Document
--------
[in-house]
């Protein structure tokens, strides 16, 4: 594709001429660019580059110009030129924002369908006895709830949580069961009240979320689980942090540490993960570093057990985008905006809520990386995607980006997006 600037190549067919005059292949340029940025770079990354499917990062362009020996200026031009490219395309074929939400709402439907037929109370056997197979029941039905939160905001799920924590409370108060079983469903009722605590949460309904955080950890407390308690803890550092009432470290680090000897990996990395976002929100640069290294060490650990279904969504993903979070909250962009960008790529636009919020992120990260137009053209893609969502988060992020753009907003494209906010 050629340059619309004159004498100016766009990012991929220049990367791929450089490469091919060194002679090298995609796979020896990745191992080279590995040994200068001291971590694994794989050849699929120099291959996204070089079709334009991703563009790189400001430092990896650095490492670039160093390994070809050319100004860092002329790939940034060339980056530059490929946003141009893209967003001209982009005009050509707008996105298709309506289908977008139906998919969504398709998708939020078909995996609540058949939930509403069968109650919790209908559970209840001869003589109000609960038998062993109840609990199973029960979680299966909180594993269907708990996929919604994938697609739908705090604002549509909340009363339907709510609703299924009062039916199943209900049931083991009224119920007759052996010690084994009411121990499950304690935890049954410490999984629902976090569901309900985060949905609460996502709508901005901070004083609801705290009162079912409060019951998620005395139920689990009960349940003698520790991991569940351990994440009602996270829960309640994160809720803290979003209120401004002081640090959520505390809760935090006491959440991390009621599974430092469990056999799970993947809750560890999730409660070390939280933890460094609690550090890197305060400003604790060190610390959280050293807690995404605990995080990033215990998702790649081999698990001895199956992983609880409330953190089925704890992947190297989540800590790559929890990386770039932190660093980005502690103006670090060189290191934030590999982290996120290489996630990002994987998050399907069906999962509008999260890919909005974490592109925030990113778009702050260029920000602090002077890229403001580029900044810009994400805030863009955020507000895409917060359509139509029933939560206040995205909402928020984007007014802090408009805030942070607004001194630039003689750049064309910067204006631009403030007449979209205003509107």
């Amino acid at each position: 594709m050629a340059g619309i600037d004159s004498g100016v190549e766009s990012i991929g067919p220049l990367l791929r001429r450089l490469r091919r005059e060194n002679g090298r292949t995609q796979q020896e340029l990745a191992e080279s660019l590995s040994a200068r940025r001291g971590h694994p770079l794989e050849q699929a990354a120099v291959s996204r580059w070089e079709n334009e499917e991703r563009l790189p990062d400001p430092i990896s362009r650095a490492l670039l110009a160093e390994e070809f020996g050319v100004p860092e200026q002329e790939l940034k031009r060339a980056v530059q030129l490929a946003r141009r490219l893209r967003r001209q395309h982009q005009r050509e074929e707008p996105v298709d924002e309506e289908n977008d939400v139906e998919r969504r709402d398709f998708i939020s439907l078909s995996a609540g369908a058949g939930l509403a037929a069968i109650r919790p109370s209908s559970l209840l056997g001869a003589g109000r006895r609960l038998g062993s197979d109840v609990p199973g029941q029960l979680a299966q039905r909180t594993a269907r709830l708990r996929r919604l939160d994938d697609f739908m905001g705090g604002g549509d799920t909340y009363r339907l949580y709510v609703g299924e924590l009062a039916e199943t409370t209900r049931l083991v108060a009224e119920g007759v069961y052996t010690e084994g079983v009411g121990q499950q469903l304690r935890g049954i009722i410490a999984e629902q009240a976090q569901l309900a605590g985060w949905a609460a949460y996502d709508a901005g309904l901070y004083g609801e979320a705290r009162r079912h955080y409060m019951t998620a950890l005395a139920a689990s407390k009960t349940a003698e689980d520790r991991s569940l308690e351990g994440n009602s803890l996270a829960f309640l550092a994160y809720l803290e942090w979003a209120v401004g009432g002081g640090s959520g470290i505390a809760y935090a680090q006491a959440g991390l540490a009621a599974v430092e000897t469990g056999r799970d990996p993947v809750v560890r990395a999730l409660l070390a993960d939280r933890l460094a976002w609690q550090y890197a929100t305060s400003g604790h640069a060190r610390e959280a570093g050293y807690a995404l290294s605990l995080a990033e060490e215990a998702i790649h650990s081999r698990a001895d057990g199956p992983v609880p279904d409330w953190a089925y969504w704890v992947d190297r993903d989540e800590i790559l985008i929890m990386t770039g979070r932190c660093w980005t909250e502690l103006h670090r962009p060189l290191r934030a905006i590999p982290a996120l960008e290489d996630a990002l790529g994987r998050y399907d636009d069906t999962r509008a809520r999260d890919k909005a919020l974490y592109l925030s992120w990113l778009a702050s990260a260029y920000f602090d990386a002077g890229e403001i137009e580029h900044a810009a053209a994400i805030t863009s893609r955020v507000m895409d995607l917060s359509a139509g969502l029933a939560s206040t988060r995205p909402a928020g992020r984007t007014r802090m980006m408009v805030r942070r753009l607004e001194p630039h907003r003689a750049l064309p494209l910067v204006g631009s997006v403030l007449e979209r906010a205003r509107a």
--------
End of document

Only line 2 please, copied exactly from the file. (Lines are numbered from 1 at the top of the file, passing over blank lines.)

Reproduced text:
């Protein structure tokens, strides 16, 4: 594709001429660019580059110009030129924002369908006895709830949580069961009240979320689980942090540490993960570093057990985008905006809520990386995607980006997006 600037190549067919005059292949340029940025770079990354499917990062362009020996200026031009490219395309074929939400709402439907037929109370056997197979029941039905939160905001799920924590409370108060079983469903009722605590949460309904955080950890407390308690803890550092009432470290680090000897990996990395976002929100640069290294060490650990279904969504993903979070909250962009960008790529636009919020992120990260137009053209893609969502988060992020753009907003494209906010 050629340059619309004159004498100016766009990012991929220049990367791929450089490469091919060194002679090298995609796979020896990745191992080279590995040994200068001291971590694994794989050849699929120099291959996204070089079709334009991703563009790189400001430092990896650095490492670039160093390994070809050319100004860092002329790939940034060339980056530059490929946003141009893209967003001209982009005009050509707008996105298709309506289908977008139906998919969504398709998708939020078909995996609540058949939930509403069968109650919790209908559970209840001869003589109000609960038998062993109840609990199973029960979680299966909180594993269907708990996929919604994938697609739908705090604002549509909340009363339907709510609703299924009062039916199943209900049931083991009224119920007759052996010690084994009411121990499950304690935890049954410490999984629902976090569901309900985060949905609460996502709508901005901070004083609801705290009162079912409060019951998620005395139920689990009960349940003698520790991991569940351990994440009602996270829960309640994160809720803290979003209120401004002081640090959520505390809760935090006491959440991390009621599974430092469990056999799970993947809750560890999730409660070390939280933890460094609690550090890197305060400003604790060190610390959280050293807690995404605990995080990033215990998702790649081999698990001895199956992983609880409330953190089925704890992947190297989540800590790559929890990386770039932190660093980005502690103006670090060189290191934030590999982290996120290489996630990002994987998050399907069906999962509008999260890919909005974490592109925030990113778009702050260029920000602090002077890229403001580029900044810009994400805030863009955020507000895409917060359509139509029933939560206040995205909402928020984007007014802090408009805030942070607004001194630039003689750049064309910067204006631009403030007449979209205003509107």